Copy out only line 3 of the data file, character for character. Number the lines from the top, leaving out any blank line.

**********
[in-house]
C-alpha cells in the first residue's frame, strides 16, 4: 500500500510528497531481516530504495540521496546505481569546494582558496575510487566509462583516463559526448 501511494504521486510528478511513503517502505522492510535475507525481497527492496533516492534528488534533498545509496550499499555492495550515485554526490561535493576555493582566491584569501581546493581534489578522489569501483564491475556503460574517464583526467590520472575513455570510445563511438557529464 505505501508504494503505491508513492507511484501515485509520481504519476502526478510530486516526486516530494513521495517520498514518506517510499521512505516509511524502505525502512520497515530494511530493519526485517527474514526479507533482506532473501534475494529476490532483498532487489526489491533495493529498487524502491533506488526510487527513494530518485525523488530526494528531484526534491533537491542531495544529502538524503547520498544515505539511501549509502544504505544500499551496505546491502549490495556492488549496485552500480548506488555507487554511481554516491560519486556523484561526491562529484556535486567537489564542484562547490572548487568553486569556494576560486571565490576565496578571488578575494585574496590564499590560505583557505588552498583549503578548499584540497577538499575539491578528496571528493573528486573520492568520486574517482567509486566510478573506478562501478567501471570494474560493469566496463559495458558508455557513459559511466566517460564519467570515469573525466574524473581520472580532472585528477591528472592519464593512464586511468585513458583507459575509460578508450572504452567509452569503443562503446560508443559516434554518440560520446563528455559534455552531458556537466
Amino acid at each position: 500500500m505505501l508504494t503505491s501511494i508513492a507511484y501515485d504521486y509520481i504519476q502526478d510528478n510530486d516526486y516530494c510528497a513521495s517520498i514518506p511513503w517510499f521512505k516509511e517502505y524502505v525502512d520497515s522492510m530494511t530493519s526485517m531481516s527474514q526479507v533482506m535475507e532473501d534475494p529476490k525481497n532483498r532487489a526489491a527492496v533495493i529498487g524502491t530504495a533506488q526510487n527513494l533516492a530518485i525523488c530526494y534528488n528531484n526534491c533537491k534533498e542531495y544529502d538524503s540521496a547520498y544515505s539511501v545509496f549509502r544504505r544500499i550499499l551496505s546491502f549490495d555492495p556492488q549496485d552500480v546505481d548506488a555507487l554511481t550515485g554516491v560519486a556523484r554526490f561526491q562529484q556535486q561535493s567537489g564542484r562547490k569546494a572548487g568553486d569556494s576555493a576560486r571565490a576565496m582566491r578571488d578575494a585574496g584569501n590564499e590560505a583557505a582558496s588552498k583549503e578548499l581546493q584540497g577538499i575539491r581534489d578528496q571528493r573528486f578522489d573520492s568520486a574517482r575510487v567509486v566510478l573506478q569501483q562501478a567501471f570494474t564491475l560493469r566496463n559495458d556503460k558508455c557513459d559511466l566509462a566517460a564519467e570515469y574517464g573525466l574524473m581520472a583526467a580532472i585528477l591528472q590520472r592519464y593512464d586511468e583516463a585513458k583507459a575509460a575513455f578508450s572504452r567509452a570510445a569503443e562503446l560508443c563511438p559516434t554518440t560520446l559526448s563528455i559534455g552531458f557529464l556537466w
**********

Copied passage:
Amino acid at each position: 500500500m505505501l508504494t503505491s501511494i508513492a507511484y501515485d504521486y509520481i504519476q502526478d510528478n510530486d516526486y516530494c510528497a513521495s517520498i514518506p511513503w517510499f521512505k516509511e517502505y524502505v525502512d520497515s522492510m530494511t530493519s526485517m531481516s527474514q526479507v533482506m535475507e532473501d534475494p529476490k525481497n532483498r532487489a526489491a527492496v533495493i529498487g524502491t530504495a533506488q526510487n527513494l533516492a530518485i525523488c530526494y534528488n528531484n526534491c533537491k534533498e542531495y544529502d538524503s540521496a547520498y544515505s539511501v545509496f549509502r544504505r544500499i550499499l551496505s546491502f549490495d555492495p556492488q549496485d552500480v546505481d548506488a555507487l554511481t550515485g554516491v560519486a556523484r554526490f561526491q562529484q556535486q561535493s567537489g564542484r562547490k569546494a572548487g568553486d569556494s576555493a576560486r571565490a576565496m582566491r578571488d578575494a585574496g584569501n590564499e590560505a583557505a582558496s588552498k583549503e578548499l581546493q584540497g577538499i575539491r581534489d578528496q571528493r573528486f578522489d573520492s568520486a574517482r575510487v567509486v566510478l573506478q569501483q562501478a567501471f570494474t564491475l560493469r566496463n559495458d556503460k558508455c557513459d559511466l566509462a566517460a564519467e570515469y574517464g573525466l574524473m581520472a583526467a580532472i585528477l591528472q590520472r592519464y593512464d586511468e583516463a585513458k583507459a575509460a575513455f578508450s572504452r567509452a570510445a569503443e562503446l560508443c563511438p559516434t554518440t560520446l559526448s563528455i559534455g552531458f557529464l556537466w